Back today at Songbird Prairie Inn and Spa
© Gerhard Hofmann
Bird of Coffee and Chocolate
Sitting on the post waiting for me to put out the nectar, the Baltimore oriole is perhaps the most famous neotropical migratory bird. Its brilliant orange and black plumage is reminiscent of the crest of Lord Baltimore, an important figure in Maryland’s history, and the bird has become the mascot of the Baltimore Orioles baseball team.
But our story begins in the tropics, from Mexico to northern South America, where Baltimore orioles spend most of the year. Here they inhabit lush, tropical forests and feed on nectar, pollen, fruit, and insects. They especially favor coffee and cacao (the plant that chocolate comes from) plantations where these crops are grown in the traditional manner, the coffee and cacao shrubs flourishing under a shady canopy of natural forest trees.
Pairs of males and females form flocks of about 10 individuals, although sometimes as many as 30 or 40 are in a single flock. Apart from members of a few warbler species, Baltimore orioles are often the most common migratory bird in these agricultural forests. The birds favor the tops of trees, especially those in the genusInga, where they forage among the numerous blossoms for nectar and pollen. Orioles have a special tongue, which resembles a brush, for lapping up nectar.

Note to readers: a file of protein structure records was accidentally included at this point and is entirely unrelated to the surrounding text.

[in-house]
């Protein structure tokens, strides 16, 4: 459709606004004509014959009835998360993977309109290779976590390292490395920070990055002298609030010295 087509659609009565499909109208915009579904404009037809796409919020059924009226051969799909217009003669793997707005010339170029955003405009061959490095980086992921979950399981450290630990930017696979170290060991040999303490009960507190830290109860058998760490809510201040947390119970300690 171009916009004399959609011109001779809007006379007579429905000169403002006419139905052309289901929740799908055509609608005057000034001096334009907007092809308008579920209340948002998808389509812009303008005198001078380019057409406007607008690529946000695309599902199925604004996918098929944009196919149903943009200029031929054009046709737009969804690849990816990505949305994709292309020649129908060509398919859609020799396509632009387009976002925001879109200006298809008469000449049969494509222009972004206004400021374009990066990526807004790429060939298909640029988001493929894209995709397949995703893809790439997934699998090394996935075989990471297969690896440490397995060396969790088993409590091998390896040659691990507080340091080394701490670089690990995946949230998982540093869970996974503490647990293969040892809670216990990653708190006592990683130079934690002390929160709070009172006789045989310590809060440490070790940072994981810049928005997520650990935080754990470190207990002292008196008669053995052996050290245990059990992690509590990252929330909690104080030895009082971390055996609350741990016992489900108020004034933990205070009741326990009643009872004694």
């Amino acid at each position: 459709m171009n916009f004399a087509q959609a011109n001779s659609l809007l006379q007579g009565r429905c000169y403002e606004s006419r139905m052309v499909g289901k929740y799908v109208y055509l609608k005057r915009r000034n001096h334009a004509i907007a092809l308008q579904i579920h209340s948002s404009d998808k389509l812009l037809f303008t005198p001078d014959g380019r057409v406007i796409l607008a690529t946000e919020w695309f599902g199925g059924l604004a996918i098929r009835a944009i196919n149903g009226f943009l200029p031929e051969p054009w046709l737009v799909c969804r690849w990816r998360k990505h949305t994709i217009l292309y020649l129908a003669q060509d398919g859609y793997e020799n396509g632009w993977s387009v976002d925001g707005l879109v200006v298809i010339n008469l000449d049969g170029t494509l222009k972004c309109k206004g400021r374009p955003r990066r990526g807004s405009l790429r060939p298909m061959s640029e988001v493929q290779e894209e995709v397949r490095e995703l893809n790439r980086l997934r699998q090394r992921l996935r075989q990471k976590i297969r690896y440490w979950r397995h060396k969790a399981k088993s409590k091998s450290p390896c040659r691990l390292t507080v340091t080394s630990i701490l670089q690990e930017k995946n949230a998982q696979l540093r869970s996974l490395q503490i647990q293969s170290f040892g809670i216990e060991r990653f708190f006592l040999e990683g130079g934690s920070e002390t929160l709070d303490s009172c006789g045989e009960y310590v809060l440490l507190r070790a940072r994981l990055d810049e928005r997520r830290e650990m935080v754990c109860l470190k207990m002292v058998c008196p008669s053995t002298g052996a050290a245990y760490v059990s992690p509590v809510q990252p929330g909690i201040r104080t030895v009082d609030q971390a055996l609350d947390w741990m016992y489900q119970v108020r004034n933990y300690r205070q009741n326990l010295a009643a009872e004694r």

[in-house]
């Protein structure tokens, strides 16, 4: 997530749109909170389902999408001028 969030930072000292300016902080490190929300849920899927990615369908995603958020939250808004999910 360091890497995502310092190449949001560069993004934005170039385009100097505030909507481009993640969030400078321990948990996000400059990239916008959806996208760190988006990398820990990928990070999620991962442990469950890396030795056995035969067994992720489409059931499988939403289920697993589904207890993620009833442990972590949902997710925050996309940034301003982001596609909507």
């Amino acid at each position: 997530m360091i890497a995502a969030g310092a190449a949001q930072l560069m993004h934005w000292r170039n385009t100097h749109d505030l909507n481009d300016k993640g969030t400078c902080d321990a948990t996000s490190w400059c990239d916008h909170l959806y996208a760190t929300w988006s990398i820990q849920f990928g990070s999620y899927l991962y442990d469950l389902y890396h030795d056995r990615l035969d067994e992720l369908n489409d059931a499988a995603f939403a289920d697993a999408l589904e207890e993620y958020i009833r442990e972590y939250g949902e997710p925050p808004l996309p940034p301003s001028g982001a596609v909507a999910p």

Shade grown coffee plantation, winter habitat of the Baltimore oriole.
By April, most Baltimore orioles have begun the journey north to their breeding grounds in North America, which span most of the eastern United States and into southern Canada. Here they eschew the dense forests that so many other migratory birds favor, instead preferring open forests such as those along rivers and even in city parks.
Females build an unusual grassy hanging nest that is suspended like a sack from the end of a branch. The shape of the nest may help deter predators from eating the eggs or young because the eggs and young are hidden from view and the entrance to the nest is difficult to access. The nest is often built in an elm, sycamore, or cottonwood tree. In the video clip below you can see a nest.
Because these orioles spend much of their time in the tops of trees, they are often heard before they are seen. The male has a lovely warbling song and both males and females utter a variety of chatters and short call notes.
The female lays 4 to 5 eggs in late spring or early summer and incubates them alone. Then, both the male and the female feed the young. Pairs make only one nesting attempt per year. And by August or early September, most orioles are on their way back to the neotropics. by Gregory Gough